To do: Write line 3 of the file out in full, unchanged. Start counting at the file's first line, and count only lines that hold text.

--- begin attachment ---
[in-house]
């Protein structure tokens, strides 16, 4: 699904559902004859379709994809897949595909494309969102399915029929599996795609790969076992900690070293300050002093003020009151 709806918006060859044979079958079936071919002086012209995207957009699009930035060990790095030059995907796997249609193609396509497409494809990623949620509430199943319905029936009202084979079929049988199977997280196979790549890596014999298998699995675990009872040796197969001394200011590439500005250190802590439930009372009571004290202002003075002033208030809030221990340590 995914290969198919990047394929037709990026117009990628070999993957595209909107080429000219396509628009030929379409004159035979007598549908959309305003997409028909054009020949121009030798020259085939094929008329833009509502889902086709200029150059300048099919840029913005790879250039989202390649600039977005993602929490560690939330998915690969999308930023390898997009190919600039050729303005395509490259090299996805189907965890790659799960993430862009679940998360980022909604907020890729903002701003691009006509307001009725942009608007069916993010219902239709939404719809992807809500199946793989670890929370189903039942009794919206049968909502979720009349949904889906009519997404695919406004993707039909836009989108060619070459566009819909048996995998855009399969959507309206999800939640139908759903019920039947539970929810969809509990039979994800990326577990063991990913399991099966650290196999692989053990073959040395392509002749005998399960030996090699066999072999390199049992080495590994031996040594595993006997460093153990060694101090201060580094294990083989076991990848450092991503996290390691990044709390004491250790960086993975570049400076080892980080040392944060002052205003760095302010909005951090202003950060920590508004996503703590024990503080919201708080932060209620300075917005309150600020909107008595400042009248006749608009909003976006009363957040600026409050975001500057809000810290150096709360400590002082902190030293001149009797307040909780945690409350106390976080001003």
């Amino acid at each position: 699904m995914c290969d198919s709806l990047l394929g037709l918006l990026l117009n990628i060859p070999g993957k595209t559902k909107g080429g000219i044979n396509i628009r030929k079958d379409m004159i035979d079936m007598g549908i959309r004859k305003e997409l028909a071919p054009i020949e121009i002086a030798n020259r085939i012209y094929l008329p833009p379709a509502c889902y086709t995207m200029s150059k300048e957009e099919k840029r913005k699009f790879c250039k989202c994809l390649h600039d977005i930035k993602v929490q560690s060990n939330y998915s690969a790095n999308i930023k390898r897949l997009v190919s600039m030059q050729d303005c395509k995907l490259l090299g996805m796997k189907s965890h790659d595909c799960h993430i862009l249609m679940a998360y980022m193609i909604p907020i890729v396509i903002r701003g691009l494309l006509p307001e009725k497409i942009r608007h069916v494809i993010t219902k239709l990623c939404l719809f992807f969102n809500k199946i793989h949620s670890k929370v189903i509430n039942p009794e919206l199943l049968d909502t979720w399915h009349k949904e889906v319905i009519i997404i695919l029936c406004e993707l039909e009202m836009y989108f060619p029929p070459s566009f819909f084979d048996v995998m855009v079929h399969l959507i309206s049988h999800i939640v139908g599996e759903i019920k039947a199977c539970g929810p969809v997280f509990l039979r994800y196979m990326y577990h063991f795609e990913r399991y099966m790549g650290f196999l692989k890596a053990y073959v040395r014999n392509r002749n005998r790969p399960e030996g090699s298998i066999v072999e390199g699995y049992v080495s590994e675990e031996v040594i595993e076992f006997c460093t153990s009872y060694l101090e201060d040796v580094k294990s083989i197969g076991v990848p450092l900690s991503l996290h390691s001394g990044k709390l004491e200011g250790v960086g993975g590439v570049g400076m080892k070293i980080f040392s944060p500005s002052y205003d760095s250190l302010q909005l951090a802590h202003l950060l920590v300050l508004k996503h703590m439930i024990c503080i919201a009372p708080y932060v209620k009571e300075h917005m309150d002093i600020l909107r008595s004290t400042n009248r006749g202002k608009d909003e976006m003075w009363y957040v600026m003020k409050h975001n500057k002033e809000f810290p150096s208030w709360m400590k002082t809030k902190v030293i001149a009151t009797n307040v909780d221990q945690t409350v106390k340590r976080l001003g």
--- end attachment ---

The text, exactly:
């Amino acid at each position: 699904m995914c290969d198919s709806l990047l394929g037709l918006l990026l117009n990628i060859p070999g993957k595209t559902k909107g080429g000219i044979n396509i628009r030929k079958d379409m004159i035979d079936m007598g549908i959309r004859k305003e997409l028909a071919p054009i020949e121009i002086a030798n020259r085939i012209y094929l008329p833009p379709a509502c889902y086709t995207m200029s150059k300048e957009e099919k840029r913005k699009f790879c250039k989202c994809l390649h600039d977005i930035k993602v929490q560690s060990n939330y998915s690969a790095n999308i930023k390898r897949l997009v190919s600039m030059q050729d303005c395509k995907l490259l090299g996805m796997k189907s965890h790659d595909c799960h993430i862009l249609m679940a998360y980022m193609i909604p907020i890729v396509i903002r701003g691009l494309l006509p307001e009725k497409i942009r608007h069916v494809i993010t219902k239709l990623c939404l719809f992807f969102n809500k199946i793989h949620s670890k929370v189903i509430n039942p009794e919206l199943l049968d909502t979720w399915h009349k949904e889906v319905i009519i997404i695919l029936c406004e993707l039909e009202m836009y989108f060619p029929p070459s566009f819909f084979d048996v995998m855009v079929h399969l959507i309206s049988h999800i939640v139908g599996e759903i019920k039947a199977c539970g929810p969809v997280f509990l039979r994800y196979m990326y577990h063991f795609e990913r399991y099966m790549g650290f196999l692989k890596a053990y073959v040395r014999n392509r002749n005998r790969p399960e030996g090699s298998i066999v072999e390199g699995y049992v080495s590994e675990e031996v040594i595993e076992f006997c460093t153990s009872y060694l101090e201060d040796v580094k294990s083989i197969g076991v990848p450092l900690s991503l996290h390691s001394g990044k709390l004491e200011g250790v960086g993975g590439v570049g400076m080892k070293i980080f040392s944060p500005s002052y205003d760095s250190l302010q909005l951090a802590h202003l950060l920590v300050l508004k996503h703590m439930i024990c503080i919201a009372p708080y932060v209620k009571e300075h917005m309150d002093i600020l909107r008595s004290t400042n009248r006749g202002k608009d909003e976006m003075w009363y957040v600026m003020k409050h975001n500057k002033e809000f810290p150096s208030w709360m400590k002082t809030k902190v030293i001149a009151t009797n307040v909780d221990q945690t409350v106390k340590r976080l001003g």